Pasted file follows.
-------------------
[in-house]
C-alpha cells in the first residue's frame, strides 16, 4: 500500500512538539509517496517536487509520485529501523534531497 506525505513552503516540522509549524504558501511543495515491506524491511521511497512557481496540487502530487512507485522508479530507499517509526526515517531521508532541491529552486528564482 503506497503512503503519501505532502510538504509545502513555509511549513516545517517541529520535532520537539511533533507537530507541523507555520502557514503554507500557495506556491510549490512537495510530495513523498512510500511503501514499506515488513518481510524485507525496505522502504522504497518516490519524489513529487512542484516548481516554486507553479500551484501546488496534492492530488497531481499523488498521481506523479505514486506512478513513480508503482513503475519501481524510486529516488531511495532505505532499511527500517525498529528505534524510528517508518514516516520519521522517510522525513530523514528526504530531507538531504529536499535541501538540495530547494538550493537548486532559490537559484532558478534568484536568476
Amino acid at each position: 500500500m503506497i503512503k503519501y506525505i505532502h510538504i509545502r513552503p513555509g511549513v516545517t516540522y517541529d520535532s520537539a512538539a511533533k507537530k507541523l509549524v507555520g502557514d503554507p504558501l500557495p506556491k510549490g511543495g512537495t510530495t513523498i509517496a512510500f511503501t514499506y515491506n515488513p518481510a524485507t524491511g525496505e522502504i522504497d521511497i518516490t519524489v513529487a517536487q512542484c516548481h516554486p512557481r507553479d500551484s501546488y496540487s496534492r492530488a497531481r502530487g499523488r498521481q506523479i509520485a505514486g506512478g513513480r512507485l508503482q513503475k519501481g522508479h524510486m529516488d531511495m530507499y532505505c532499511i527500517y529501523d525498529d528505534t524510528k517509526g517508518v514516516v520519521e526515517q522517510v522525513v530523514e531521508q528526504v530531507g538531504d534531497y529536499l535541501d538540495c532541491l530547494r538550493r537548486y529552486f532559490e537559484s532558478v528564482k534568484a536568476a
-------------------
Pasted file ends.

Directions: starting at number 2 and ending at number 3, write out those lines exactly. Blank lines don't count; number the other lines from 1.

C-alpha cells in the first residue's frame, strides 16, 4: 500500500512538539509517496517536487509520485529501523534531497 506525505513552503516540522509549524504558501511543495515491506524491511521511497512557481496540487502530487512507485522508479530507499517509526526515517531521508532541491529552486528564482 503506497503512503503519501505532502510538504509545502513555509511549513516545517517541529520535532520537539511533533507537530507541523507555520502557514503554507500557495506556491510549490512537495510530495513523498512510500511503501514499506515488513518481510524485507525496505522502504522504497518516490519524489513529487512542484516548481516554486507553479500551484501546488496534492492530488497531481499523488498521481506523479505514486506512478513513480508503482513503475519501481524510486529516488531511495532505505532499511527500517525498529528505534524510528517508518514516516520519521522517510522525513530523514528526504530531507538531504529536499535541501538540495530547494538550493537548486532559490537559484532558478534568484536568476
Amino acid at each position: 500500500m503506497i503512503k503519501y506525505i505532502h510538504i509545502r513552503p513555509g511549513v516545517t516540522y517541529d520535532s520537539a512538539a511533533k507537530k507541523l509549524v507555520g502557514d503554507p504558501l500557495p506556491k510549490g511543495g512537495t510530495t513523498i509517496a512510500f511503501t514499506y515491506n515488513p518481510a524485507t524491511g525496505e522502504i522504497d521511497i518516490t519524489v513529487a517536487q512542484c516548481h516554486p512557481r507553479d500551484s501546488y496540487s496534492r492530488a497531481r502530487g499523488r498521481q506523479i509520485a505514486g506512478g513513480r512507485l508503482q513503475k519501481g522508479h524510486m529516488d531511495m530507499y532505505c532499511i527500517y529501523d525498529d528505534t524510528k517509526g517508518v514516516v520519521e526515517q522517510v522525513v530523514e531521508q528526504v530531507g538531504d534531497y529536499l535541501d538540495c532541491l530547494r538550493r537548486y529552486f532559490e537559484s532558478v528564482k534568484a536568476a